Abu Dhabi, UAEWednesday 19 June 2019

Romance isn’t dead - it’s just too expensive for us

Readers discuss the cost of Valentine's Day, Modi's charm offensive and ice hockey

A man takes a selfie in front of a shop decorated for Valentine's Day in Beirut / AFP
A man takes a selfie in front of a shop decorated for Valentine's Day in Beirut / AFP

With reference to your column Sorry, romantics - Valentine’s day has no place in our hearts or wallets (February 13), every day ought to be romantic, not just Valentine’s Day. That said, VAT is having adverse effects on the spending habits of some residents of the UAE.

Henry Udubra, Canada

Maybe people are just going back to finding more intimate things to do with their loved one. A romantic dinner or walk on the beach is always nice.

Cheri Keller, US️

This has nothing to do with a social trend, it is to do with absolute commercialisation. When I see a price of Dh60 for a small greetings card, this is disgraceful. Of course we should treat our partners with love always but it is nice to treat each other and express our feelings on Valentine’s Day. Unfortunately we are now forced to do this by celebrating on different days and having meals at home. This is due to having to purchase expensive presents and excessive overpricing on simple gifts such as flowers and cards. That is why Valentine’s Day is fading out. People are tired of being ripped off.

Louise Phillips, UK️

Modi wants to establish good relations with all nations

I refer to your article Modi’s Ramallah visit to underline Indian support to Palestine (February 9): Samanth Subramanian, the author of the article, elaborately explained Indian prime minister Narendra Modi’s visit to Palestine and the Palestinians’ expectations of India. India’s growing ties with Israel should not trouble Palestinians. Mr Modi wants good relations with all nations and his visit to Ramallah will boost New Delhi’s relationship and serve Palestinian interests in the long run.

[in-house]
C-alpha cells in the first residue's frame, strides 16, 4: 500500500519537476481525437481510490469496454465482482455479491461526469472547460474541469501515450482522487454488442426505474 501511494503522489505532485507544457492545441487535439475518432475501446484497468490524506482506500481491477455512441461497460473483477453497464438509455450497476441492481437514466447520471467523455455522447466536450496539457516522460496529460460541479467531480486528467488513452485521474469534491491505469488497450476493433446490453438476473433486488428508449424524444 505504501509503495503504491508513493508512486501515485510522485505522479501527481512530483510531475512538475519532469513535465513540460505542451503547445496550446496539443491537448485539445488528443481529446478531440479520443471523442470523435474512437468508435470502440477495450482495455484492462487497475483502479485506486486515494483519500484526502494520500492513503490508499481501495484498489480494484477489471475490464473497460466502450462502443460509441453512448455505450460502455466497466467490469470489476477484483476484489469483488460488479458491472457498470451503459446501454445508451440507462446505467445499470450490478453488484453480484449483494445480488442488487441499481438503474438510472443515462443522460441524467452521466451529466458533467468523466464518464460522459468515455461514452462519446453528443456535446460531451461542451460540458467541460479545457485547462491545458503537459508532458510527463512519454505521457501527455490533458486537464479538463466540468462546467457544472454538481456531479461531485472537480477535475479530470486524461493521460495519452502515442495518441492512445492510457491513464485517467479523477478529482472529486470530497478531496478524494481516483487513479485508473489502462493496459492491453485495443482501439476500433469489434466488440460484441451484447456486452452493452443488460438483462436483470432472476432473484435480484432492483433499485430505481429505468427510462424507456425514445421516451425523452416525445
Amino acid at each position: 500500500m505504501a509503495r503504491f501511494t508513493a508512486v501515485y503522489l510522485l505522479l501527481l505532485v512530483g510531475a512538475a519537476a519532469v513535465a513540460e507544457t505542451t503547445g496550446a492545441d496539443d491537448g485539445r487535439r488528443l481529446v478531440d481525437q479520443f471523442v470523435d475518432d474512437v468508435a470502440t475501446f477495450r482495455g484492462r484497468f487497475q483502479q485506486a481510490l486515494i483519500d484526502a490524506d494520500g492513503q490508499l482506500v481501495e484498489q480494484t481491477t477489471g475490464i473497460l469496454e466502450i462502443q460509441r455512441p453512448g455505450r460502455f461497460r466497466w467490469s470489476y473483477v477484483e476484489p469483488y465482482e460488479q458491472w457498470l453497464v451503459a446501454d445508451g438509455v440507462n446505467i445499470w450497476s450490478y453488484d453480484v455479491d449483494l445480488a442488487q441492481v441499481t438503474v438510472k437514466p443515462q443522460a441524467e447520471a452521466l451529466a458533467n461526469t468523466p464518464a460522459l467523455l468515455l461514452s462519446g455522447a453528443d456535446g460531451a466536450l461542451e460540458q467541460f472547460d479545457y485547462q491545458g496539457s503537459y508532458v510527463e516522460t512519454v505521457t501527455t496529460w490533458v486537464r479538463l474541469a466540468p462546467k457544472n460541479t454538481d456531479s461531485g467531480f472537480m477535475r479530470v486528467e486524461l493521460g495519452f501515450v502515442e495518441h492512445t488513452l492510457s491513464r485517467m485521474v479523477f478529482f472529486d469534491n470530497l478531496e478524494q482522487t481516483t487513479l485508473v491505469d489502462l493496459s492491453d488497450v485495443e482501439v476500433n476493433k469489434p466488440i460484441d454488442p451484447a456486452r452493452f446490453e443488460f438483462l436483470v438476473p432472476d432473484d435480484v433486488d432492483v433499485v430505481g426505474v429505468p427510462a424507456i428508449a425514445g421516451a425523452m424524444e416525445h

K Ragavan, Bangalore

Indians have lost faith with tardy government promises

In reference to your editorial Modi’s second visit in three years highlights strong India-UAE ties (February 10), the Indian prime minister Narendra Modi has had a successful visit to the UAE and Oman, as evidenced by the time given to him by the leadership of these countries and the audiences waiting to hear his speeches.

Nevertheless, back home, voters are getting disenchanted with the government, due to its tardy economic deliveries. Moreover, Mr Modi’s attacks on the Congress involving pandit Jawaharlal Nehru, a respected and learned former prime minister of India, are in bad taste. Mr Nehru and the Congress were instrumental in attainting freedom for India.

Granted, there is a general election in India next year. However, undue criticism of the leaders of the last 60 or 70 years does not generate goodwill. It only shows growing insecurity.

Rajendra Aneja, Dubai

Your story about the UAE women’s ice hockey team taking Washington and the NFL by storm (February 13) was really inspiring. Well done!

Lynne McMurray, Dubai

Updated: February 13, 2018 07:28 PM